Arnis – The Philippines

Arnis escrima sticksThe Philippines is the origin of the escrima sticks, they introduced a Martial Art called Arnis which is based on the implementation of 2 sticks each approx 76cm long (escrima) and was generally used in the fighting systems during internal conflict. Although this art form was very cultural it spread out to other countries such as Hawaii and California by Filipino migrant workers in the 1920′s, but still managed to stay within the Filipino communities. The cultural bond was broken in the 1960′s when some took it upon themselves to start teaching the style to others.

Arnis is different to many other fighting arts in the way that beginners must learn to fight using weapons first and only when they have mastered that do they learn to fight unarmed. Most styles work in reverse order to this but we believe that the reason for weapons training first is because tribal warriors would initially enter combat  with weapons, then only fight bare handed if they became unarmed. Arnis practitioners use 2 weapons so that both hands are in use, but their style is very interesting where they don’t strike to the same area with both weapons at the same time, each aims for individual targets. The logic behind this is to train each limb independently making them ambidextrous, a very useful skill in the fighting arts!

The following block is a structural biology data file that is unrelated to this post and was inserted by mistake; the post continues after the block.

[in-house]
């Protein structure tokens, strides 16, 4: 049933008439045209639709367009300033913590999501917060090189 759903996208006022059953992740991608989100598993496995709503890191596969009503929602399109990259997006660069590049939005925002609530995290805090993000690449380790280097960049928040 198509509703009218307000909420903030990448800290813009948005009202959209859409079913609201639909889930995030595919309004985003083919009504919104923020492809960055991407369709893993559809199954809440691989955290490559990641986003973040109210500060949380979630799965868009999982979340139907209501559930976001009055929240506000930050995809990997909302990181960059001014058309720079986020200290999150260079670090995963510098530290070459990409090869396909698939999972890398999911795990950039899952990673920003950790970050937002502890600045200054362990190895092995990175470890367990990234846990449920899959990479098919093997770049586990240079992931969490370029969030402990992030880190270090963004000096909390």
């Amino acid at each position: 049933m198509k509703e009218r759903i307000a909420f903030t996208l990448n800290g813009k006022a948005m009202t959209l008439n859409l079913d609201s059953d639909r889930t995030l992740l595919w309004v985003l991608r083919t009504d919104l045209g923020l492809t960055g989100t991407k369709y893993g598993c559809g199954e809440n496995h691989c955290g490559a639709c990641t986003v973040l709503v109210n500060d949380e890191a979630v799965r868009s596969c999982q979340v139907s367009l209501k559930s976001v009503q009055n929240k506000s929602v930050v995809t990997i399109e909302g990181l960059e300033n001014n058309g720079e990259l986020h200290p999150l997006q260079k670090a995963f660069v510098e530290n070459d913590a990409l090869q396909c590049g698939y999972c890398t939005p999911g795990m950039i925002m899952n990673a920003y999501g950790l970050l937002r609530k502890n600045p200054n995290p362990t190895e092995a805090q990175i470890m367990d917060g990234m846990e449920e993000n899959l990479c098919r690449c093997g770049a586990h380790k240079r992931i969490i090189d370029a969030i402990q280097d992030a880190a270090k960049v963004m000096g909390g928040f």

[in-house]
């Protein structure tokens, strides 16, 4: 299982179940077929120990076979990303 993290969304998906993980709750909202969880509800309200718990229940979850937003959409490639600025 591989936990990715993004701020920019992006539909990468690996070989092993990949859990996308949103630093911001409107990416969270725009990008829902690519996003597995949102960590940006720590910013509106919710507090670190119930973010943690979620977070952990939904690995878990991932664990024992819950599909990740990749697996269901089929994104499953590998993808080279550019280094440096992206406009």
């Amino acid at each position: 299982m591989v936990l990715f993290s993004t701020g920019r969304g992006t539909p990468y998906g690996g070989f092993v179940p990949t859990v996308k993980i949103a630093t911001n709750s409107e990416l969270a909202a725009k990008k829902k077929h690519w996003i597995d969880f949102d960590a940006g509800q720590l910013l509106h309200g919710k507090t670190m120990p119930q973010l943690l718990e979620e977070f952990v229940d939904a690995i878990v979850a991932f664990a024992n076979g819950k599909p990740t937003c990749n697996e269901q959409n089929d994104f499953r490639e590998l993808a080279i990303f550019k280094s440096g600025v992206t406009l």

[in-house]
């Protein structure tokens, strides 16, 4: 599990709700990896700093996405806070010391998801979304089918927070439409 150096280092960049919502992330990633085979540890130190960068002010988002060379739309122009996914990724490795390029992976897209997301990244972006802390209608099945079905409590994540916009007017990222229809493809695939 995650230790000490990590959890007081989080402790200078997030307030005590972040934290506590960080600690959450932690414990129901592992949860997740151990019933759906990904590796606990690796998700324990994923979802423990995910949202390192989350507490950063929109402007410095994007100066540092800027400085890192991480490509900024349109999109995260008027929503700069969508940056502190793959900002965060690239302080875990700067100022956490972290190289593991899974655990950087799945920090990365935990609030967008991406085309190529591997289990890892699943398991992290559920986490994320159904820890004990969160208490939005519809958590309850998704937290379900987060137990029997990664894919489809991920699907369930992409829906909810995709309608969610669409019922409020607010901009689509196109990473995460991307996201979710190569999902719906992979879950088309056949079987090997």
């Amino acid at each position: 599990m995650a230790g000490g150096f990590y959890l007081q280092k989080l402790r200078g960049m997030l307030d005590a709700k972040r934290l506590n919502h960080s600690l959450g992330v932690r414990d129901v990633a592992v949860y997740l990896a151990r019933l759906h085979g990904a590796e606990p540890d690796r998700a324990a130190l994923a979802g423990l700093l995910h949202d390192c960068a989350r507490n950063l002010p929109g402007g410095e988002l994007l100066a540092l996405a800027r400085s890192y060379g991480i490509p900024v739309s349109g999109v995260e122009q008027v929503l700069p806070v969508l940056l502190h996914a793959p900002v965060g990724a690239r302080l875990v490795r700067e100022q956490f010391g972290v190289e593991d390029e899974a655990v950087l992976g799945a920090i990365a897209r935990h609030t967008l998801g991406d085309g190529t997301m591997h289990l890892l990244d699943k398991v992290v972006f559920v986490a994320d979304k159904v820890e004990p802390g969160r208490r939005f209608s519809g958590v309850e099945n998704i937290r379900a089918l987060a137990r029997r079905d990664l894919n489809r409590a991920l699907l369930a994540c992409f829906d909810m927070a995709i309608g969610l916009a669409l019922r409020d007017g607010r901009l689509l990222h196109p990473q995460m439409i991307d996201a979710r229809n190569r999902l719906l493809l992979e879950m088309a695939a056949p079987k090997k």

Modern Arnis

Remy Presas Modern ArnisModern Arnis was founded by a Master Remy Presas (Remgio Amador Presas) from Hinigaran, Philippines. He studied traditional Arnis from a very young age of 6 with his father, then as he reached his youth decided to travel across the Philippines to learn several other styles. The main studies were Japanese Martial Arts styles such as Shotokan Karate and Judo. Remy took the best of what he had learned and combined it into one style, in 1966  Modern Arnis was developed. His primary reason for creating this new system was to save the Filipino Martial Arts. Other styles were becoming more popular due to higher interest in unarmed self defence systems. Modern Arnis therefore includes alot more striking, throwing and locking techniques to that of the traditional Arnis.

Unfortunately it was a sad loss when Remy passed away in 2001 with a severe cancer of the brain. Many students still teach his style around the globe today. Presas formed the International Modern Arnis Federation (IMAF) in 1970 so if you want to know more please Click Here


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